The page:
Every Breath You Take...
Updated: Oct 31
While everyone may know that breathing is essential for life, most may not understand the many benefits of deep breathing. Deep breathing is where the diaphragm is engaged and the abdomen is expanded in all directions. This type of breathing increases the amount of oxygen that enters the lungs for the body to use as well as decreases the use of accessory muscles in the neck and chest. Shallower breathing that does not expand the abdomen overuses the chest and neck muscles, which can cause pain and soreness over time.
Activating the diaphragm with deeper breathing has neurological benefits as well. The vagus nerve runs through the diaphragm and is responsible for heart rate, blood pressure, and gastrointestinal function and is a key component of the parasympathetic nervous system (rest and digest). When the diaphragm is activated with deeper breathing, the vagus nerve is stimulated, which can help decrease heart rate and blood pressure. This process helps to decrease the cortisol hormone that is associated with stress. Additionally, when the parasympathetic nervous system is engaged with deeper breathing it improves the body's ability to heal from injury and chronic pain. This is why breathing is incorporated into meditation and movement.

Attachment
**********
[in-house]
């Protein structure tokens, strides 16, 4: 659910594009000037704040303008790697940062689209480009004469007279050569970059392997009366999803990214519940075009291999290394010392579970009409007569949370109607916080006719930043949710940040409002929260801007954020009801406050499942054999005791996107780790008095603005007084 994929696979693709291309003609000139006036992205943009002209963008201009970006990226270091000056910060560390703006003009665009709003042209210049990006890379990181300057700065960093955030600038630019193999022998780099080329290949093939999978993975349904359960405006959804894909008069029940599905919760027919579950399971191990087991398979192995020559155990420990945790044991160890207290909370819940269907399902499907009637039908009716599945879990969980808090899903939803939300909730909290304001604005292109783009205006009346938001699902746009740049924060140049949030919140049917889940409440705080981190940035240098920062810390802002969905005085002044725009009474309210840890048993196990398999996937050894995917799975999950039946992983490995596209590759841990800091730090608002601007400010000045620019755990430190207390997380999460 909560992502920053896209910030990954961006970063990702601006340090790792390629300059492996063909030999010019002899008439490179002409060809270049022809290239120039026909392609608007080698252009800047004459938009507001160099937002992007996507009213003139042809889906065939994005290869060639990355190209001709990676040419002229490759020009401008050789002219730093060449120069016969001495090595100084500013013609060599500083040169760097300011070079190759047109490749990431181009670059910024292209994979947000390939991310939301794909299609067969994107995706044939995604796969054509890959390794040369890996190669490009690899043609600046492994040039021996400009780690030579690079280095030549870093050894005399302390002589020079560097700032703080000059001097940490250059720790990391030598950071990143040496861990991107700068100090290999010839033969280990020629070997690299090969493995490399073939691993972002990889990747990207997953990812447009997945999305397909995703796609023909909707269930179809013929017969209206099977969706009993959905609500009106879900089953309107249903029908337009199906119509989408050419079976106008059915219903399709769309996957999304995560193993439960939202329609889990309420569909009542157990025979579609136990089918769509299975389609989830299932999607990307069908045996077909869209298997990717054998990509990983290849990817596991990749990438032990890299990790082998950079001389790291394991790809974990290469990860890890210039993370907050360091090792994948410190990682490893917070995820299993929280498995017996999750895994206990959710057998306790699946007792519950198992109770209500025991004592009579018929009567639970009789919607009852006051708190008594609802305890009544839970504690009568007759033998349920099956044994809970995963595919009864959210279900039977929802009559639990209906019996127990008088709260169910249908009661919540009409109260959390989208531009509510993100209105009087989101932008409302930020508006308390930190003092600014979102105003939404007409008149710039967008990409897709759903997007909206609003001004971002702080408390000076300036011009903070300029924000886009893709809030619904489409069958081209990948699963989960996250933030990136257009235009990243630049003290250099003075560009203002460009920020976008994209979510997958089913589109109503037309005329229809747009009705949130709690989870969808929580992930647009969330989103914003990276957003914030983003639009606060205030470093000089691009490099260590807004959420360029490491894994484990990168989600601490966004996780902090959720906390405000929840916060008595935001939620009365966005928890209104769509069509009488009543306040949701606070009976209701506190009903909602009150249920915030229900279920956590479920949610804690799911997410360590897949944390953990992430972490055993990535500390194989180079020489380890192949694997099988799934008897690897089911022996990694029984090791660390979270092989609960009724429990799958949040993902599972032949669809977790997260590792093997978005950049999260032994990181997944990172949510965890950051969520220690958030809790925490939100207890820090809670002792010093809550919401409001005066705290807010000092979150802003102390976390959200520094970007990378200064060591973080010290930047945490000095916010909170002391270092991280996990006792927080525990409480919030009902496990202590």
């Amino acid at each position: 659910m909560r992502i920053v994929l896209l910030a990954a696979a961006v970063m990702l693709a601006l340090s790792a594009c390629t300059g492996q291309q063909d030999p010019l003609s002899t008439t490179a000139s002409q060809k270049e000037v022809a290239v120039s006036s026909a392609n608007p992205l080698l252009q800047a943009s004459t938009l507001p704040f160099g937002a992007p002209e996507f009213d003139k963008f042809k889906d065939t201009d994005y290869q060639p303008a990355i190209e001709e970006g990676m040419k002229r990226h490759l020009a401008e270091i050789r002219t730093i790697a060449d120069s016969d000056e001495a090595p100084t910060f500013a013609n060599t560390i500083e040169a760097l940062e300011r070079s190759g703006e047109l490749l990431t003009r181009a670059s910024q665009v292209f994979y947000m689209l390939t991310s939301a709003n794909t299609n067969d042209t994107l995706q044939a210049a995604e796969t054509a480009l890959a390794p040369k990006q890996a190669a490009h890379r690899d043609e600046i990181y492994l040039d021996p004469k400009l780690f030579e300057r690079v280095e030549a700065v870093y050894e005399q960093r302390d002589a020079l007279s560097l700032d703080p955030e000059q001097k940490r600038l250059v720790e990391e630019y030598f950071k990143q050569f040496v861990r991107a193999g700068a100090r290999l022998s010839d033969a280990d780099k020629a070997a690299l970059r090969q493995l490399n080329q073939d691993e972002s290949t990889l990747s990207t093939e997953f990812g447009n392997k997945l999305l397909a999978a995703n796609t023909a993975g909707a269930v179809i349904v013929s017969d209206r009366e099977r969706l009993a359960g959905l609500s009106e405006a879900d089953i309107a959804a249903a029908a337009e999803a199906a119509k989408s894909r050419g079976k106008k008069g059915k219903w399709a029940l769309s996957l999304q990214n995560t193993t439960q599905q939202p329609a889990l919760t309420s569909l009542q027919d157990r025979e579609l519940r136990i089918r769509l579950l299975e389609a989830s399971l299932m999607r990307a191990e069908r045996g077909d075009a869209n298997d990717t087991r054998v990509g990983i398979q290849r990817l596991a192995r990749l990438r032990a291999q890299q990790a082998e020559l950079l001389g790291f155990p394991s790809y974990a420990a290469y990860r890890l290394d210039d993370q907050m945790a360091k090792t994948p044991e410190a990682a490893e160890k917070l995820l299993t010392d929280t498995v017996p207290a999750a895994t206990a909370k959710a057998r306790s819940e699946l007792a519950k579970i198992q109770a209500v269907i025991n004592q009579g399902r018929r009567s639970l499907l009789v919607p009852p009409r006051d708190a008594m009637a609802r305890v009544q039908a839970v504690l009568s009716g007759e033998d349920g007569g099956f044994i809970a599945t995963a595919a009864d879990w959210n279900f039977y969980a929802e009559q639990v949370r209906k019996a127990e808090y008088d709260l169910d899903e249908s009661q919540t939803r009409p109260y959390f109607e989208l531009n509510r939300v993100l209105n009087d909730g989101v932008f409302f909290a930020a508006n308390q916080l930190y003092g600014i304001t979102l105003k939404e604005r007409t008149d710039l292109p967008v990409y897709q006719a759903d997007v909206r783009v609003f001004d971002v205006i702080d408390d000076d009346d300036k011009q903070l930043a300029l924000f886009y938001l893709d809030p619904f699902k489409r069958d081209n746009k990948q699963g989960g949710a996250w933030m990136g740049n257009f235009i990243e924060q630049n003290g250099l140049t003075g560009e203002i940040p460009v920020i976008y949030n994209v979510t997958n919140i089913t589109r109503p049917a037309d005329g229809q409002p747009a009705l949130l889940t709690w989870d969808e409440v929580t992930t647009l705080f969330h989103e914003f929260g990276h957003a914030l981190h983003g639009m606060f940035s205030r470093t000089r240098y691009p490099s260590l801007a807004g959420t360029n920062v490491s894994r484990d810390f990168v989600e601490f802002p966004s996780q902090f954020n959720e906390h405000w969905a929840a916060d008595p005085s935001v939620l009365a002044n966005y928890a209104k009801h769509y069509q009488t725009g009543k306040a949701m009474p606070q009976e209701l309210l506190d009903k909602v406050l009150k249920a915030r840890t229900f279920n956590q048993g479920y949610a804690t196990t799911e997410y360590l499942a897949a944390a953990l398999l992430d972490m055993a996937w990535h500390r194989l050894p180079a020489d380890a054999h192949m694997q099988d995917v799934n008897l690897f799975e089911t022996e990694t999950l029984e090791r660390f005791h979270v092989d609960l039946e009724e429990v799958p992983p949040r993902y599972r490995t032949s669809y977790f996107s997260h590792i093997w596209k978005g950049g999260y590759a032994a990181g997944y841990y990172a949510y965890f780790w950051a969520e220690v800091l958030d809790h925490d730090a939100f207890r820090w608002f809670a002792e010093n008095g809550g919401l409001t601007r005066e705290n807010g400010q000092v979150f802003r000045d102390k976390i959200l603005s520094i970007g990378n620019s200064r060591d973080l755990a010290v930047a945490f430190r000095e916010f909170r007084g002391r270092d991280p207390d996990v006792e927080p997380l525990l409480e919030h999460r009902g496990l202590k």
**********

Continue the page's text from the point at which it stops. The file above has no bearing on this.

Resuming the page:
Deep breathing also works mechanically to support the spine and pelvis during movement and exercise. When the diaphragm is engaged it supports the the lumbar spine due to where it attaches to the ribs and spine. Additionally, when the diaphragm drops down during inhalation and moves up with exhalation, it activates the pelvic floor, which stabilizes the hips and pelvis. The diaphragm and pelvic floor
movement work together to activate the
abdominal muscles. So without deep breathing, it becomes more challenging to engage the pelvic floor and abdomen with function.
Breathing deep helps your body function in many many ways. So remember that with every breath you take, every move you make...breathe deep!